5. List

    This project by artist Erica Allen is an oldie but such a goodie. Way back in 2008 California-born, Brooklyn-based Erica decided to merge a collection of faces from found barbershop posters with discarded shots of studio backdrops, creating a series of oddly alluring fictional portraits. Removed from their original context, the freshly-trimmed gents pictured come across as utterly anonymous and strangely distant, connected to one another only by a crisp shape-up and a gaze fixed somewhere in the distance. And if that rainbow backdrop didn’t inspire the album artwork for Drake’s Nothing Was the Same then I don’t know what did.

  6. List

    Edmund Clark is one of the most interesting artists working today, exploring what is arguably the defining issue of the past 13 years. He’s interested in the wars waged by the USA and UK in Iraq and Afghanistan, as well as the fall-out from this foreign policy and how it impacts on us here at home. His new book The Mountains of Majeed continues this theme, as it’s a reflection on “the end of Operation Enduring Freedom in Afghanistan through photography, found imagery and Taliban poetry.”

  7. List

    The secluded French port of Le Havre is a very particular place. Closed off by barriers, it is staffed solely by men, and jobs there are strictly only passed on from father to son. All of which made it the perfect backdrop for artist JR’s contribution to the Women Are Heroes project, which saw him collaborate with the dockers to create a huge image of a woman’s eyes on a 363-metre long container ship.

  8. List

    The bright, woozy haze of Wojciech Fangor’s psychedelic paintings is mesmerising. It’s even more so having learnt that the Polish artist, who worked during the 1960s, created these Op art masterpieces entirely in isolation, working in Eastern Europe having not seen the similar works being created in America and Europe by the likes of Bridget Riley and Victor Vasarely. As such, while the images feel familiar; there’s also something exotic about them, pulsing with light created using intensely coloured oil paint applied in thin layers. A new show named Colour-Light-Space opens next month at London’s 3 Grafton Street gallery, and will display a number of works by Wojciech from the 1960s and 1970s that demonstrate his mastery of all three words in the title. It’s fascinating to think of the artist working on these beautiful optical illusions and explorations of the power of painting well before similar works were created elsewhere in the world, and it’s great to have his work celebrated in the way it deserves.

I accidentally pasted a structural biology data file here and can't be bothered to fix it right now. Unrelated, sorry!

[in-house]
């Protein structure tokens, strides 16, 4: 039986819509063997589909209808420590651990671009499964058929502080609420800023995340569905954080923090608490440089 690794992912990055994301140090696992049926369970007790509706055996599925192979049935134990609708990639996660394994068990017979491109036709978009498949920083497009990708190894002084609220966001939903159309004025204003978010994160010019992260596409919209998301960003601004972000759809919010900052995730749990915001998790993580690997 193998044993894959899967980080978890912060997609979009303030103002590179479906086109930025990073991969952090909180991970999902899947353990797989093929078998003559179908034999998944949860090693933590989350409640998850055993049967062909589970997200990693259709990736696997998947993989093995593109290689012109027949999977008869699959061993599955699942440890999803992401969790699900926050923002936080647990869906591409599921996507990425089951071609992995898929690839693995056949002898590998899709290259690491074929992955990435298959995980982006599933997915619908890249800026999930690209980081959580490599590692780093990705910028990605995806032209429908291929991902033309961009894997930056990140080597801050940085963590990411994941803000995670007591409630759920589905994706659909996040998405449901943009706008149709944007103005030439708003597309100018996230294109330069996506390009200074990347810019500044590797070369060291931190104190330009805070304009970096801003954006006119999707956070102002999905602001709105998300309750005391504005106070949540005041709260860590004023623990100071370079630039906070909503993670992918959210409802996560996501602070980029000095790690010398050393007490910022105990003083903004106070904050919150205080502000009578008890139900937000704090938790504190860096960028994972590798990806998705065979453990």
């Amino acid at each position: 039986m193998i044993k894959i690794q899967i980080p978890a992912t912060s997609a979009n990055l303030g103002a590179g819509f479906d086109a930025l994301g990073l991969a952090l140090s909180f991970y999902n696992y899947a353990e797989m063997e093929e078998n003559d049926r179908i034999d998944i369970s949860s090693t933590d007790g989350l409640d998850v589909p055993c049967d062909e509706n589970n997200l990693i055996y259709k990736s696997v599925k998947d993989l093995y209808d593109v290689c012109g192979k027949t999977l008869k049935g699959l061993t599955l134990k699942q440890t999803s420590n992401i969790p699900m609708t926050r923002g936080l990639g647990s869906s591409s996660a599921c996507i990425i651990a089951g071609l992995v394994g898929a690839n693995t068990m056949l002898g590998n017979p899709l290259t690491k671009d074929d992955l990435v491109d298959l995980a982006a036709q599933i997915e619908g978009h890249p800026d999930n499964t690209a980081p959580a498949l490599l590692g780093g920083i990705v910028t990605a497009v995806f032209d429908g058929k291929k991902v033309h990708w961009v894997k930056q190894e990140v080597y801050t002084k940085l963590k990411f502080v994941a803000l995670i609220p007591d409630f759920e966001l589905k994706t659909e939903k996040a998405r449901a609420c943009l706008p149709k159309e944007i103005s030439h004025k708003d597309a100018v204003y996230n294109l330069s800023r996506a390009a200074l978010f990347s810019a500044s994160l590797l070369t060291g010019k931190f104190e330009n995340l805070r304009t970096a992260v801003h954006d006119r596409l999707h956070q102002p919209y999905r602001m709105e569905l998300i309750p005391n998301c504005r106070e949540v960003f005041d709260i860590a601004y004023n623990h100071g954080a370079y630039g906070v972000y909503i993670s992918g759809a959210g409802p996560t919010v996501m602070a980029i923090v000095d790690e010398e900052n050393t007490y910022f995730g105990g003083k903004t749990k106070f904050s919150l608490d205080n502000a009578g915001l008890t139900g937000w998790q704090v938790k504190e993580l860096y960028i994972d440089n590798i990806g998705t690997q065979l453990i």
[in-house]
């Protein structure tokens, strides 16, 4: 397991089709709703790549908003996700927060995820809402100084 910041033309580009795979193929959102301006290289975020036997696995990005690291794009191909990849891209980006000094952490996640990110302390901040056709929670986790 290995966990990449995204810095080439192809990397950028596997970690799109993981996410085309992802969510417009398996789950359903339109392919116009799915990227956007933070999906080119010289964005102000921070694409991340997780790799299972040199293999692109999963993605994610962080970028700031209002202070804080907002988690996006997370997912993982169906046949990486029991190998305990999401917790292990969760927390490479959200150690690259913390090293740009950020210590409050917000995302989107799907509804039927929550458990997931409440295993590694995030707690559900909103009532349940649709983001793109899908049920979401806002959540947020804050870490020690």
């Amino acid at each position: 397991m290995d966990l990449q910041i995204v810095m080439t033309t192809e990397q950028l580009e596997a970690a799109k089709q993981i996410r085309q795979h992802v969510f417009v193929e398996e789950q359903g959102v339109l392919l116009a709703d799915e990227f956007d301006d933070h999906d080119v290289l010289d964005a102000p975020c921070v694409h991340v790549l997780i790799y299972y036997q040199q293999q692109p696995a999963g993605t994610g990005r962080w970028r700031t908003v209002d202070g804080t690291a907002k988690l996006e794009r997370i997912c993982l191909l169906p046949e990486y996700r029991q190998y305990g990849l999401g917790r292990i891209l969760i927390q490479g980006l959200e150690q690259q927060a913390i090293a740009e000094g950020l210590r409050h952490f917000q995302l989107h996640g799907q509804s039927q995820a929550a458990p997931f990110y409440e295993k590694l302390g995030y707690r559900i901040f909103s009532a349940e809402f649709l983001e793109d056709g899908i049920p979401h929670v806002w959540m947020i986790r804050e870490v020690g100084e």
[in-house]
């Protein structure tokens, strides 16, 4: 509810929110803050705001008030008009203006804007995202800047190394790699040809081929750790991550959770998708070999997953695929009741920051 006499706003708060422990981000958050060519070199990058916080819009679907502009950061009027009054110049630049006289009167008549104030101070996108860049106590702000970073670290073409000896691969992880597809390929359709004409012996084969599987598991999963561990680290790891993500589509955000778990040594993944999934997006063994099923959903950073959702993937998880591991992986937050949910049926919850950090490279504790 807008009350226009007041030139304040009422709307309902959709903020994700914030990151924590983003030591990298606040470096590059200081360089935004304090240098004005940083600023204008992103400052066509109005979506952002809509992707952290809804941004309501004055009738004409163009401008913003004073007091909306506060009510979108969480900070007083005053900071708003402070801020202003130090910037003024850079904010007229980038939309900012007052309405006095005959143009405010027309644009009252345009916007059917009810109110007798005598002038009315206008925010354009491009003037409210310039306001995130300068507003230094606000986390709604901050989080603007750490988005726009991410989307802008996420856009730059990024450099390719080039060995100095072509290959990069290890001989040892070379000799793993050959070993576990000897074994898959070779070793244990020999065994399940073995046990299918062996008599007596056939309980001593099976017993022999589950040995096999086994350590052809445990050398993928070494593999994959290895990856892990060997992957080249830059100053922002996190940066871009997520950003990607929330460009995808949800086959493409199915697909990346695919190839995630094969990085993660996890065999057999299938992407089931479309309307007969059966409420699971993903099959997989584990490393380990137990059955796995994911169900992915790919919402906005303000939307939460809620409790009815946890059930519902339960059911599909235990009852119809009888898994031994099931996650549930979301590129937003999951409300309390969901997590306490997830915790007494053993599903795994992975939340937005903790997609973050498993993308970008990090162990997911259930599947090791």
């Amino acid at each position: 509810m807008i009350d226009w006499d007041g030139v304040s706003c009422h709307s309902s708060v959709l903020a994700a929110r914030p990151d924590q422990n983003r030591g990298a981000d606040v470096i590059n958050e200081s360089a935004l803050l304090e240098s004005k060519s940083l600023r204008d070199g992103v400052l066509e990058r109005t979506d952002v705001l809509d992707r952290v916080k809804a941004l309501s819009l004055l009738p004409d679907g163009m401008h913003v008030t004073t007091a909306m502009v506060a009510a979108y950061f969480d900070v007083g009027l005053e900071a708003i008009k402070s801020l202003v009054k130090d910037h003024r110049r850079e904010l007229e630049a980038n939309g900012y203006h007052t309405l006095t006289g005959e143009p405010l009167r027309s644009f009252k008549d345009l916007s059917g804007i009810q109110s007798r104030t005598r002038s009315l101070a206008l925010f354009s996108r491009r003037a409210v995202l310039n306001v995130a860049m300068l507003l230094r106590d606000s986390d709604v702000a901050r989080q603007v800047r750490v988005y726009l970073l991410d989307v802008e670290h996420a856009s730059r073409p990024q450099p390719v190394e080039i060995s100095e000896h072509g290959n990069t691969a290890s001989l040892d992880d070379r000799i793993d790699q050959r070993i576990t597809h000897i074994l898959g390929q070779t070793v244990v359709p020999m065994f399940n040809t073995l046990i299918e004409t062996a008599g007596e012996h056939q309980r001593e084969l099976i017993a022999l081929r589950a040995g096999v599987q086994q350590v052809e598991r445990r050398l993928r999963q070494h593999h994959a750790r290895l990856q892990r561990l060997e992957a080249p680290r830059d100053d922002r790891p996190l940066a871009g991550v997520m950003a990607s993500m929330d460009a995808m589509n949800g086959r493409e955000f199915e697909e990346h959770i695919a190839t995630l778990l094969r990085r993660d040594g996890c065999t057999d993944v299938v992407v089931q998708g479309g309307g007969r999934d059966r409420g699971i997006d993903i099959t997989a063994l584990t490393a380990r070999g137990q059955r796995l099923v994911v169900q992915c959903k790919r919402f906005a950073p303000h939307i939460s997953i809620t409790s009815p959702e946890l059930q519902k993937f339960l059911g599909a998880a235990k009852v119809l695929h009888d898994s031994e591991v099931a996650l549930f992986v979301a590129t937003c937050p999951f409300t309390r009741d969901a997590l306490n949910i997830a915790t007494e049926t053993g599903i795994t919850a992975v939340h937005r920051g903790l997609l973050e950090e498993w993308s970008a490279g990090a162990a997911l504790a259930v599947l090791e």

9. List

    Mark Lazenby is the go-to guy for collage that just works. We last featured the artist two years ago and since then his portfolio of pieced together artworks has exploded with even more impressive works and a real exploration of materials and collage techniques.

  10. List

    There’s not a pie in the cultural world that James Franco isn’t ready and willing to stick a finger into, and to prove it the actor, director, poet and musician has just announced a new exhibition of his artworks, entitled Fat Squirrel, which is to be held at London’s Siegfried Contemporary gallery. The show is an undeniably eclectic collection, including a number of self portraits of the artist in the guise of various famous historical figures, a deer orgy entitled Triple Team, and some bright painterly collages, not to mention the eponymous overweight rodents which are undoubtedly our favourites.

  11. List

    I’m known for my sweet tooth and ability to consume an obscene amount of cakes, sweets and biscuits in one sitting, so it’ll come as no surprise that I was instantly drawn to Will Cotton’s sugary scenes of candy-laced lands.

  12. List

    Time and again Amy Woodside gets in touch to let us know about new projects she’s cooked up and time and again we’re powerless to resist them. The New York-based artist is focussed to a fault on her fine art practice where iconic letterforms emerge from meticulously registered screen printing and frantic flourishes of spray paint. Where first she caught our eye with multicoloured wordplay, the constant reduction and refinement of her process has resulted in a new series’ of totemic words like ‘Hero’, ‘Cash’, ‘Hoax’ and ‘Like’, pre-loaded with cultural context and double meaning, writ large on the canvas. What’s the meaning behind them? The interpretation is up to you, but Amy always seems to be critiquing pop culture with its own visual vernacular and playing fast and loose with our ambiguous use of language.

  13. List

    The Dutch/Brazilian artist Rafaël Rozendaal is best known for his digital artworks that often take the form of webpages but as he told us at our 2013 creative symposium Here he is increasingly interested in exploring his fascination with light and colour in real-world scenarios. Most recently this has taken the form of his hyper-colourful abstract lenticular paintings, which are made up of layers of different frames and so appear to move when viewed from different angles.